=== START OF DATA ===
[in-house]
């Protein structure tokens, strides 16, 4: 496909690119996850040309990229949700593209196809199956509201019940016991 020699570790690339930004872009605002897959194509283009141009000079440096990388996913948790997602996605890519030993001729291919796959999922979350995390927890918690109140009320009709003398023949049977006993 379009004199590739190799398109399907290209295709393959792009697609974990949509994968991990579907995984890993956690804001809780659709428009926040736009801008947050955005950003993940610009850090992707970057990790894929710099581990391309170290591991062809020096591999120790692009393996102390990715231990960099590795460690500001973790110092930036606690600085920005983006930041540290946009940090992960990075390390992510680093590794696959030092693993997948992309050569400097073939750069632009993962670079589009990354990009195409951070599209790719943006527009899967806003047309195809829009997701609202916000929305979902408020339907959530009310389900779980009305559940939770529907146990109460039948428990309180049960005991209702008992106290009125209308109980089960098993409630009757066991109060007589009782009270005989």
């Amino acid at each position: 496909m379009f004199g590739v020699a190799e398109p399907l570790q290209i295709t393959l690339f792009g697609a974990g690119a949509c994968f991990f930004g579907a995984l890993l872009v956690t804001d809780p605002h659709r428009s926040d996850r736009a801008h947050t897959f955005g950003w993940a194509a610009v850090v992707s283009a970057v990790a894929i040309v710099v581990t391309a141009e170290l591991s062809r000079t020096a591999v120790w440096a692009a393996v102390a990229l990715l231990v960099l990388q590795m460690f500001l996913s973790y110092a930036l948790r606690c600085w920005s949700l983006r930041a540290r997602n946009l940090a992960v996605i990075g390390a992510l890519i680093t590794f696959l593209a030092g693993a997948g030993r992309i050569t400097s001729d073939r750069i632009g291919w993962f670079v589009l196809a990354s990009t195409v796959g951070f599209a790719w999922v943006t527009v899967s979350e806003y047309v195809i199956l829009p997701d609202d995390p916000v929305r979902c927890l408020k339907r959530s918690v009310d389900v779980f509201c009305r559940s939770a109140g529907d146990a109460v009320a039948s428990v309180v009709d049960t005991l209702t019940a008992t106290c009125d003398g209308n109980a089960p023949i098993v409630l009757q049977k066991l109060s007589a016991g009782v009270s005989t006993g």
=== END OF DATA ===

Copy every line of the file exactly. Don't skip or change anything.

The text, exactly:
[in-house]
């Protein structure tokens, strides 16, 4: 496909690119996850040309990229949700593209196809199956509201019940016991 020699570790690339930004872009605002897959194509283009141009000079440096990388996913948790997602996605890519030993001729291919796959999922979350995390927890918690109140009320009709003398023949049977006993 379009004199590739190799398109399907290209295709393959792009697609974990949509994968991990579907995984890993956690804001809780659709428009926040736009801008947050955005950003993940610009850090992707970057990790894929710099581990391309170290591991062809020096591999120790692009393996102390990715231990960099590795460690500001973790110092930036606690600085920005983006930041540290946009940090992960990075390390992510680093590794696959030092693993997948992309050569400097073939750069632009993962670079589009990354990009195409951070599209790719943006527009899967806003047309195809829009997701609202916000929305979902408020339907959530009310389900779980009305559940939770529907146990109460039948428990309180049960005991209702008992106290009125209308109980089960098993409630009757066991109060007589009782009270005989």
């Amino acid at each position: 496909m379009f004199g590739v020699a190799e398109p399907l570790q290209i295709t393959l690339f792009g697609a974990g690119a949509c994968f991990f930004g579907a995984l890993l872009v956690t804001d809780p605002h659709r428009s926040d996850r736009a801008h947050t897959f955005g950003w993940a194509a610009v850090v992707s283009a970057v990790a894929i040309v710099v581990t391309a141009e170290l591991s062809r000079t020096a591999v120790w440096a692009a393996v102390a990229l990715l231990v960099l990388q590795m460690f500001l996913s973790y110092a930036l948790r606690c600085w920005s949700l983006r930041a540290r997602n946009l940090a992960v996605i990075g390390a992510l890519i680093t590794f696959l593209a030092g693993a997948g030993r992309i050569t400097s001729d073939r750069i632009g291919w993962f670079v589009l196809a990354s990009t195409v796959g951070f599209a790719w999922v943006t527009v899967s979350e806003y047309v195809i199956l829009p997701d609202d995390p916000v929305r979902c927890l408020k339907r959530s918690v009310d389900v779980f509201c009305r559940s939770a109140g529907d146990a109460v009320a039948s428990v309180v009709d049960t005991l209702t019940a008992t106290c009125d003398g209308n109980a089960p023949i098993v409630l009757q049977k066991l109060s007589a016991g009782v009270s005989t006993g």